Parents - Park your cars in your garage!

Yesterday (Saturday, September 26, 2015) I almost hit a child playing in the street!  Luckily I was driving slowly but it could have easily ended in disaster – for him, for his family and for me.  I had only a split second to react as he came out from behind a parked SUV.  He was not alone; two or three other boys were weaving in and out of the cars from the sidewalk to the road, on bikes and scooters.

I am all for sharing residential road with kids.  Some of my best childhood memories are of playing street hockey for hours on the road in front of our house.  However, if I recall correctly, our streets were pretty much free of parked cars. At best you could only park on one side of the street (Hamilton bylaws were such parked cars could only be on one side for the first 15 days and the other side of the last half of the month). Another factor in our car free streets of the ‘60s was that most families only had one car and they parked it in the driveway, carport or garage.

Today it is a different story. Most of Calgary’s inner city streets are lined with large SUVs and trucks on both sides of the road making it difficult if not impossible for drivers and kids to see one another. I think this is a huge safety hazard – and one largely preventable. I don’t understand why parents, so concerned about their children’s safety, create such a safety hazard. All of these homes have garages or a parking pad off the back lane - why don’t they use them? There is no need for them to use the street!

Boys playing along the sidewalk on a street lined with cars, trucks and SUVs, that make it hard for the boys to see the cars and drivers to see the boys. 

Boys hidden by SUV with a cargo carrier on top which makes it even higher and therefore harder to see the kids. 

Boys weaving in and out of the cars on the open road. Note that where there are no parks cars it is far easier for drivers to see children playing on the sidewalk and for children to see the cars. 

A typical tree-lined, oops I mean car-lined street at 8:30 in the morning. 

Get the parked cars off the street!

An effective way to increase street safety would be if everyone stopped parking on the street, unless it is for short stays.  This would ensure the kids and drivers have better sightlines to see each other. Perhaps we should remove all of the “permit-only” parking on inner city residential streets, which just encourages residents to use the street instead of their garage to park their car.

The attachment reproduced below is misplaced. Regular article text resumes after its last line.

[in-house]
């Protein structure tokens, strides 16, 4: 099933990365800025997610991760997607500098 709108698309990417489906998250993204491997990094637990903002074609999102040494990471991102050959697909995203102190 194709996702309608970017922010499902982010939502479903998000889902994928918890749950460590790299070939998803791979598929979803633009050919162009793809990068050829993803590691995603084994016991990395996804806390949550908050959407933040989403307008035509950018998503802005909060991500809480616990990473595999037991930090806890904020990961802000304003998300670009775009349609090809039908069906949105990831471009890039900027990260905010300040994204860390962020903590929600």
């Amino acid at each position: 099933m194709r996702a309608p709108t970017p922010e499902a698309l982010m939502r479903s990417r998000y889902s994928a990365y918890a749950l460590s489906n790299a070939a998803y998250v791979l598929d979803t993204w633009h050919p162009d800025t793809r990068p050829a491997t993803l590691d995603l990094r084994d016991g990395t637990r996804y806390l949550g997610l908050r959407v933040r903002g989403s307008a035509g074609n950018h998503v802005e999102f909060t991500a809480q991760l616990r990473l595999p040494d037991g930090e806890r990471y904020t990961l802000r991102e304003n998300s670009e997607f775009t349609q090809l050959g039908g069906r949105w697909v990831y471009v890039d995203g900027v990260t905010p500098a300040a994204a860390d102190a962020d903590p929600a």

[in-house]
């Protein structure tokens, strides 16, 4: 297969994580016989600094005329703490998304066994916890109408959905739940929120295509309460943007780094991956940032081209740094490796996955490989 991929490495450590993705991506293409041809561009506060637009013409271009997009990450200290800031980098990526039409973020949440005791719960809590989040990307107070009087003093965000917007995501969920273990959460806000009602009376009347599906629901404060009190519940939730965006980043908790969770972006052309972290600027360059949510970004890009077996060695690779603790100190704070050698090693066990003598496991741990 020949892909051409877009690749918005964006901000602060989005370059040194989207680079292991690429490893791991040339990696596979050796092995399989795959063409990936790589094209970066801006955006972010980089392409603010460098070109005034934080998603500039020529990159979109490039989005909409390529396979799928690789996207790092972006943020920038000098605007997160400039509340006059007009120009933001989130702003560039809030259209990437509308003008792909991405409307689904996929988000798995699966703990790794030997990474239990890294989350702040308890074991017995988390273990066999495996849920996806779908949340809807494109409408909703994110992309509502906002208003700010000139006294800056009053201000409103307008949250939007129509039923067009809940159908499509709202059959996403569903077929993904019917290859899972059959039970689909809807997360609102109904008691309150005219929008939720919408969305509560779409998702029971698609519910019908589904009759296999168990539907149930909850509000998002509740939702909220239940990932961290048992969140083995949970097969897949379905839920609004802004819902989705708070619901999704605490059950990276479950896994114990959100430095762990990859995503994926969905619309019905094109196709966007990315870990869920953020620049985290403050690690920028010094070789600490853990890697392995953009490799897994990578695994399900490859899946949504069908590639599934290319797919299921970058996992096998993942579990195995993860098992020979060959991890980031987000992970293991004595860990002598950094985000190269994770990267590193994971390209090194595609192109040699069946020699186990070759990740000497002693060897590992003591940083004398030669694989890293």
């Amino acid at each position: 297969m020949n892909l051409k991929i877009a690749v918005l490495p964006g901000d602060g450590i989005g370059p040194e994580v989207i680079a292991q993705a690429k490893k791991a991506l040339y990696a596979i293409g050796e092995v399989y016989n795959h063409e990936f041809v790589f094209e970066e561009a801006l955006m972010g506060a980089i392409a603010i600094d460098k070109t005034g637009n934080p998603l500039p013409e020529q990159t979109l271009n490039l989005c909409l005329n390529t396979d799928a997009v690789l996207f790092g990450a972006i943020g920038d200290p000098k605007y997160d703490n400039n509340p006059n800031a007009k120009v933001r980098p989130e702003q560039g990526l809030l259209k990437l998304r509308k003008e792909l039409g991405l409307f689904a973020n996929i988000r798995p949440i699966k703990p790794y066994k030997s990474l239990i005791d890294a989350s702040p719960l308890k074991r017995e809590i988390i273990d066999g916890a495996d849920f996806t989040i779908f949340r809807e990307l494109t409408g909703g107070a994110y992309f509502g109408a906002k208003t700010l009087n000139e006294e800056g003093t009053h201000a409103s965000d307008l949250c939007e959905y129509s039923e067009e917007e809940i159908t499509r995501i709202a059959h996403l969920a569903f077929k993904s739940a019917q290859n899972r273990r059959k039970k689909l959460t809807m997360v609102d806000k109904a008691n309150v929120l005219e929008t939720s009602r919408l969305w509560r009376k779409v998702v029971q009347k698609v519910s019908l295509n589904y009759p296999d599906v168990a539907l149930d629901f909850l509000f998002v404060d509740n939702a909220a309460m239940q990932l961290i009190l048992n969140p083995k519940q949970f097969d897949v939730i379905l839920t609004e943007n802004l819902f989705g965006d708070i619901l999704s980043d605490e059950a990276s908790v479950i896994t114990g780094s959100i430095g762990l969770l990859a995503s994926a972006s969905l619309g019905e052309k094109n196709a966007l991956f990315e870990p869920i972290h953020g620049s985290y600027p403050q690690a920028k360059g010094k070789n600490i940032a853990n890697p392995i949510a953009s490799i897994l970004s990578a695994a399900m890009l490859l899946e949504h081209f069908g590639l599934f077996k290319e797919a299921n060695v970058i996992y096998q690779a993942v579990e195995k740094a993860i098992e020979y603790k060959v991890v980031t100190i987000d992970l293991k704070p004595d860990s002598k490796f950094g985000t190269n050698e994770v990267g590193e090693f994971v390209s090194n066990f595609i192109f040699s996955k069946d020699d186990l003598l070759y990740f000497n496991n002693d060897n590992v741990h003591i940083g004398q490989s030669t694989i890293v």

Residential streets with just a few parked cars are much safer for everyone!

Just saying!

Some people are advocating reducing the speed limit on Calgary's residential streets to 30km from 50 km.  While this may help, I expect it not only won’t slow down those who like to speed, but will be difficult to enforce and penalizes those who already drive safely.  Instead lets discourage street parking as much as possible on residential streets.

It is only common sense that parents who have the most to gain from making the street in front of their house safe for their kids to play would lead by example, by parking in their garage.  Neighbours without kids should voluntarily use their garage in the spirit of being a good neighbour. 

Common on folks, clean out the garage! And start using it for what it is meant for – parking your cars.

We need to learn to share the street in residential neighbourhoods.  Everyone has to assume some responsibility for making it safe. 

Reader Feedback:

NL writes: We seem to have become much more car-centric since the 60’s or maybe it’s just in Alberta, but most people with a garage still need space to park their 2nd and 3rd vehicles. Even on a street like ours, where cars are usually only parked on one side, many drivers are at the 50km/h speed limit or beyond which makes it dangerous for any pedestrians to be on the street, regardless of their age. For kids, sidewalks have replaced the streets for most activities and when ball hockey is the planned activity, cul-de-sacs are best and aren’t too difficult to find in any of the neighbourhoods built in the last 40 years.